It convinces us that as we passively watch our own life from behind our eyes we expect important things will happen, like they did when we watched Hercules or Limitless. Like they did when we read Hunger Games and Harry Potter.
They all follow the hero, as all stories do. The story is told from their perspective because they were going to be there.
If the hero wasn’t there, they wouldn’t be the hero of the story.
Not many stories are told in which nothing out-of-the-ordinary happens, though maybe they should be.
We feel such an affinity to these stories because they give us hope. But they set the expectations for us. An expectation that we will be ‘important’. But that’s just what the studio is preying on. It puts bums on cinema seats and sells action figures.
They make you feel insecure and give you the pill to feel better, the same way the make-up, fashion and perfume industries prey on physical insecurities in their advertising.
with great importance, comes great impotence
Importance is relative and subjective, you decide how much things matter, based on your values. Something I will try to explore another time in detail.
We have been trained from birth to expect we are heroes in our own journey. Everywhere we look important things happen to the narrator, they save people, help people, make the world a better place with massive feats of strength or cunning.
This is all Escapism in one form or another, but it leaves its hooks in you when you descend back into your body. Weakening your resolve to act.
You compare yourself to them. The paths that they get, but they’re contrived. Manifestations of the hopes and dreams of the author.
The perfect concoction to create the prime specimen of virtue.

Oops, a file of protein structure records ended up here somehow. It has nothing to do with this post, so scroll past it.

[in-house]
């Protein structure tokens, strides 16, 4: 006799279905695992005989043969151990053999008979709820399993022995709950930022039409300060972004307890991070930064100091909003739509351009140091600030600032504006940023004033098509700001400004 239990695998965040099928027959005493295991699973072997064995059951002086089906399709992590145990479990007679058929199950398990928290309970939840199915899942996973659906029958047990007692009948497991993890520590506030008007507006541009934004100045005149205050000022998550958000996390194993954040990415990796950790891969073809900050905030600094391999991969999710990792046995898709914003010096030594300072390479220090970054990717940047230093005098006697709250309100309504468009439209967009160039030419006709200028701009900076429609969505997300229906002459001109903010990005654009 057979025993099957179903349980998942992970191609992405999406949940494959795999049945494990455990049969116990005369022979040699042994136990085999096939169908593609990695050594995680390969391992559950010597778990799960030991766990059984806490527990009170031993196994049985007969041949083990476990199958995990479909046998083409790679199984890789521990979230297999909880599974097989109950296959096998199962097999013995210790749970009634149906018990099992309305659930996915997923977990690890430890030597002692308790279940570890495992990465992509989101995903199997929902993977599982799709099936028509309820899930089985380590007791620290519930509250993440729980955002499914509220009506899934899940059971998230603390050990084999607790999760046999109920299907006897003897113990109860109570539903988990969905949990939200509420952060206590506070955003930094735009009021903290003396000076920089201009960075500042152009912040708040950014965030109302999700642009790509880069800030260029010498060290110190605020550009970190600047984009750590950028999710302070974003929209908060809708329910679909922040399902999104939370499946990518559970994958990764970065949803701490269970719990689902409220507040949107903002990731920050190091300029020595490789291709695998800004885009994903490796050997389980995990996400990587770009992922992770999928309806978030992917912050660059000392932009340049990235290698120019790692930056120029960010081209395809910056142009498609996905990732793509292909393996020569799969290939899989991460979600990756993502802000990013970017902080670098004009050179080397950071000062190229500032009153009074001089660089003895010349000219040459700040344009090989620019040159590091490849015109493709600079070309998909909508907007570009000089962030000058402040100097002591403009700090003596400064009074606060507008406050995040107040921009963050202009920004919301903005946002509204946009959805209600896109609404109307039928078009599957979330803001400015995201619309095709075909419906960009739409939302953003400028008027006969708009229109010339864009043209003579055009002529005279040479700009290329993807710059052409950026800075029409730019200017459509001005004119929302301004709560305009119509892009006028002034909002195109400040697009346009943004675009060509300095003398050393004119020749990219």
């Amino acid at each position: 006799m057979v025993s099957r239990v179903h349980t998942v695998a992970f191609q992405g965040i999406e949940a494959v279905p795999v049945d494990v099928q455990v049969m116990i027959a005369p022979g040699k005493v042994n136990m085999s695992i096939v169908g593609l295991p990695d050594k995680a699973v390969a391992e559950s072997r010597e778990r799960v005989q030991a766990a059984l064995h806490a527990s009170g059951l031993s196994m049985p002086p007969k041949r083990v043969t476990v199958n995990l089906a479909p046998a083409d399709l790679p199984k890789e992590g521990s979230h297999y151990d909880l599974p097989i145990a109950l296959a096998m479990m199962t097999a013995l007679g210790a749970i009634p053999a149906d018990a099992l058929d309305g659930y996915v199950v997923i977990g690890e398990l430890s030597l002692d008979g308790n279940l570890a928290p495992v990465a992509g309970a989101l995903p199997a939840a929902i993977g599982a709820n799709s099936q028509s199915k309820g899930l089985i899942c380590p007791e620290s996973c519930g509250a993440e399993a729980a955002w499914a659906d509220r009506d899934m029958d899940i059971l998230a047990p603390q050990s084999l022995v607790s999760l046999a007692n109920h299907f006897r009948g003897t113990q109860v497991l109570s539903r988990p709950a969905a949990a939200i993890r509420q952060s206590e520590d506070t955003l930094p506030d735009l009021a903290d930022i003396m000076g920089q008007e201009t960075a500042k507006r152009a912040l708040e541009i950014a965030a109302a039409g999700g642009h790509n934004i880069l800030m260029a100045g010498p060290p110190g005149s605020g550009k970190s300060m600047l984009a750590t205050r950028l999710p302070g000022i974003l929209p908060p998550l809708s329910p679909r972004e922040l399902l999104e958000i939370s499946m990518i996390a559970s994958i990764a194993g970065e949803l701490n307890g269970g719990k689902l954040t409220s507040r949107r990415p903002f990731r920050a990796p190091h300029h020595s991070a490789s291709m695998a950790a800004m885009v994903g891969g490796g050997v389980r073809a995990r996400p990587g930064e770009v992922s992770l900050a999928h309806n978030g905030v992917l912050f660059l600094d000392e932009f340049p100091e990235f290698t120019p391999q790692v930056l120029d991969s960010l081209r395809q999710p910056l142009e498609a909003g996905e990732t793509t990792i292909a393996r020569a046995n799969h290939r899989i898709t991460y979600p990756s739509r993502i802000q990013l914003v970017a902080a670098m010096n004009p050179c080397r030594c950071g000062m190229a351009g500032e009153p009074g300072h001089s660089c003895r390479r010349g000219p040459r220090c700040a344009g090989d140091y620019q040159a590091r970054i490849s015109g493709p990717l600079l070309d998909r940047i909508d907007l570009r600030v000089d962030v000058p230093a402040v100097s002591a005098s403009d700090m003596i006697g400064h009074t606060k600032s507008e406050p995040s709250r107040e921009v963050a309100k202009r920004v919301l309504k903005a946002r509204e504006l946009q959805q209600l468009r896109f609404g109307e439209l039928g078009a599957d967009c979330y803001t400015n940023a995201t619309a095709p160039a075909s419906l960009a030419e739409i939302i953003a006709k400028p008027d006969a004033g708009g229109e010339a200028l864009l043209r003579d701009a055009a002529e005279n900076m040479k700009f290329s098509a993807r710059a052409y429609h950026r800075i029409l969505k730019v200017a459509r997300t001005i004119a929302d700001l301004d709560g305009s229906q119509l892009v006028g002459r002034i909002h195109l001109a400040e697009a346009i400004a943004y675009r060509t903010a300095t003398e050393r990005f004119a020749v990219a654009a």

Unfortunately we write our own stories, we don’t have an author making sure important stuff happens to us.
Protagonism is eating our psychology alive, bloating our egos and expectations of achievement in our own lives. Stopping us from appreciating what we have and waiting for our big transformational moment to just stumble upon us:
Our radioactive spider, our home planet being destroyed but not before we are launched into space in a small capsule and sent to Earth to become a reporter called Clark Kent, our origin story.
These origin stories almost always have something external happen to the hero to create them. They fall into a vat of something, or have an experiment done on them.
Creating the idea that there will be a watershed moment, a one-way door we walk through and become something else, something more.
But when you spend your whole life waiting, you miss the opportunity to be doing.
What’s the message here, what’s the point?
We typify heroic acts as sacrificial, they must give up something of great value to raise the stakes. Yet we want to have our cake, and eat it too, then also save some for later.
Instead of waiting for our Deus Ex Machina (Act of God) to transform us into what we want to be, we must start taking action ourselves. For we are the authors of our own narrative. Instead of waiting for someone to give you a cake, start baking.
Then you CAN have your cake AND eat it too.
Stop waiting to be a hero and start being you.